The idea of making this list gave me heart palpitations – like selecting your favourite child. Here it is…. in no particular order. All of the events I’ve chosen were from projects that I was involved in. I just couldn’t beat the thrill of seeing creative work come to life when having been involved in the creative process. The connection to the work brings a thrill to the performance that just cannot be matched.
In 2011 I directed and produced the Reich Effect while I was running Cork Opera House, created to celebrate Steve’s 75th birthday. Music for 18 Musicians with Steve Reich in the house was a definite highlight for me, I had a “wow, we did it moment” for a couple of reasons: one being it is one of my favourite pieces of music by one of my favourite composers and the second was that it marked a pretty major programmatic turning point for the audience during my tenure as CEO there.
Bon Iver and The National playing on each other’s sets at Sounds From a Safe Harbour (SFSH17 edition) was another pinch me moment. I remember sitting with Cillian Murphy and Enda Walsh and us all looking at each other saying “Jesus, this is incredible stuff”.
While I was in the mid production at the first 37d03d [collaborative community of artists] residency in Berlin in 2016, I had the great pleasure of being whisked away, blindfolded and taken to a private space. A Tibetan bowl was put on my head and was struck – the resonance of which travelled down by body. When it was removed I was invited to take off the blindfold – and there sitting in front of me was Justin Vernon to sing a song just for me. He sang ‘Flume’ and I cried like a baby. It was recorded by La Blogotheque, but Justin and I decided it was too personal to release. Justin has become a good friend since, but I watch it every now and then (and still cry).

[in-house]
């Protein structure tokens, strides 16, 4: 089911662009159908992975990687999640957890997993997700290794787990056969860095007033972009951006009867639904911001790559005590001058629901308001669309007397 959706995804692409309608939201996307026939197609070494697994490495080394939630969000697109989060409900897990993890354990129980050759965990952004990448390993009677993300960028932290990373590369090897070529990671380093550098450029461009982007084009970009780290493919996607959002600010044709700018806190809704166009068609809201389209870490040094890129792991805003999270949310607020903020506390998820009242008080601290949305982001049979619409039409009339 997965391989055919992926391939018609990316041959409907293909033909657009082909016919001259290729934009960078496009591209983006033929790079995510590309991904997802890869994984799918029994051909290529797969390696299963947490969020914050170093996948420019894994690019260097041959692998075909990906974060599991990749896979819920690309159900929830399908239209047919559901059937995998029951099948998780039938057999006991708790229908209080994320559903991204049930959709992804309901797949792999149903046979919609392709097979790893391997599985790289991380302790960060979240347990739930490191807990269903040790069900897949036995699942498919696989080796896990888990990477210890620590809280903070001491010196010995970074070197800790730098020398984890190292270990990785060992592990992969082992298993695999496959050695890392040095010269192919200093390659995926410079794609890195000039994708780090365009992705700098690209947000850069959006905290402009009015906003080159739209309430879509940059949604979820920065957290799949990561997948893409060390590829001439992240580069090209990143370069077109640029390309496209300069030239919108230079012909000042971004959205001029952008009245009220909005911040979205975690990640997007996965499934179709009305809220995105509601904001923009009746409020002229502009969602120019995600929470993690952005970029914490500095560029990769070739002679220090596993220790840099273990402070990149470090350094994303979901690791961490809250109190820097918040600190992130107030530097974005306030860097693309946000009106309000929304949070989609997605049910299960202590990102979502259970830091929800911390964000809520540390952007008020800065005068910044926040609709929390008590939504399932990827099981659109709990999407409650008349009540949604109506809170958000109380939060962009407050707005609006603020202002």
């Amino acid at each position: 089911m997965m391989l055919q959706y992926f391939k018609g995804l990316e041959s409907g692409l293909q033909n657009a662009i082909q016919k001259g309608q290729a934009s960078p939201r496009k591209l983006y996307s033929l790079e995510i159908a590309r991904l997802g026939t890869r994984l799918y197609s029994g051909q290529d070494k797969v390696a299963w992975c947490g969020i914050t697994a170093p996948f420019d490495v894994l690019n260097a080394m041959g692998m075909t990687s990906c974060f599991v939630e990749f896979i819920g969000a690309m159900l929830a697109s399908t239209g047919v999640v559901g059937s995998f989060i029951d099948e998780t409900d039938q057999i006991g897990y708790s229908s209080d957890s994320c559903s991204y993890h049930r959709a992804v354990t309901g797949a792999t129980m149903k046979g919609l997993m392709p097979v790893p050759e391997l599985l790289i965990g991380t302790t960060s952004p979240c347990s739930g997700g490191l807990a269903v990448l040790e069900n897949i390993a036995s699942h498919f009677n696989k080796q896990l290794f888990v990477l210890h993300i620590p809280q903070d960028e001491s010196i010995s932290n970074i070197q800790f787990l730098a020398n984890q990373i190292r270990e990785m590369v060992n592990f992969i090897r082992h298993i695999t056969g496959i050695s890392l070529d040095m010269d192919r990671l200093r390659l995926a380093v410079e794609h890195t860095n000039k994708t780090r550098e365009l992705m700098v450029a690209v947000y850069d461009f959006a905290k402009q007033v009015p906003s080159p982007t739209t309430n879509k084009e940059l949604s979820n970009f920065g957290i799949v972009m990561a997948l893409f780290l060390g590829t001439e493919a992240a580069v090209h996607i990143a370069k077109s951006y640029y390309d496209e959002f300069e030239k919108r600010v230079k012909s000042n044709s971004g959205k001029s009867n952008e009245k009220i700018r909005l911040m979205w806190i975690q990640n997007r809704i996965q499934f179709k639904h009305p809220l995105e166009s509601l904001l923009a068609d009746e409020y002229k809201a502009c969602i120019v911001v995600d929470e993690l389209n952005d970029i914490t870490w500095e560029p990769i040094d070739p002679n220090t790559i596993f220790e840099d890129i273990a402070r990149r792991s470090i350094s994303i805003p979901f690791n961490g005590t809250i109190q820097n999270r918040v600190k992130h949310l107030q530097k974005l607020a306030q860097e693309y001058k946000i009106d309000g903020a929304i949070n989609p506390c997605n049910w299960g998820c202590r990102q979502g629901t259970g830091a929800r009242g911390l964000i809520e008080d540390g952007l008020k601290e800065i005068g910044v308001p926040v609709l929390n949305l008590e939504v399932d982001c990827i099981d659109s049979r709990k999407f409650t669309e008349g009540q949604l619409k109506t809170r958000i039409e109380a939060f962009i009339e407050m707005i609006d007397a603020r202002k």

The next one is a remote experience which I had during lockdown. I had the great pleasure of producing Bonny Light Horseman with Cincinnati Symphony Orchestra, for MusicNOW Festival [Cincinnati] but sadly could not travel there because of covid. Bella Blasko was my eyes and ears on the ground and kept sending me videos of the rehearsal and performance – unbelievable stuff – there is something deeply unique about the marriage of this band with Bryce Dessner’s arrangements. I am really looking forward to the extended version of that performance here in Cork this September with the RTÉ Concert Orchestra. (SFSH is also presenting it in the NCH on Sept 14, and the Barbican on Sept 15).
Lisa Hannigan is always a magical force, but there are three stand-out moments we have shared together (if I can be so bold as to collect them into one!?). One was during my first programme in Mitchelstown Cave (I programmed a series of unique gigs there for a number of years), another was the SFSH show we did together in 2017 with Aaron Dessner and the RTÉ Concert Orchestra and finally HEARTSHIP by Dorothy Cross – which will always and forever be one of the stand out experiences of my lifetime. Imagine Lisa standing on the bow of a navy ship with a human heart on board singing as it comes down the Harbour into Cork city… yep!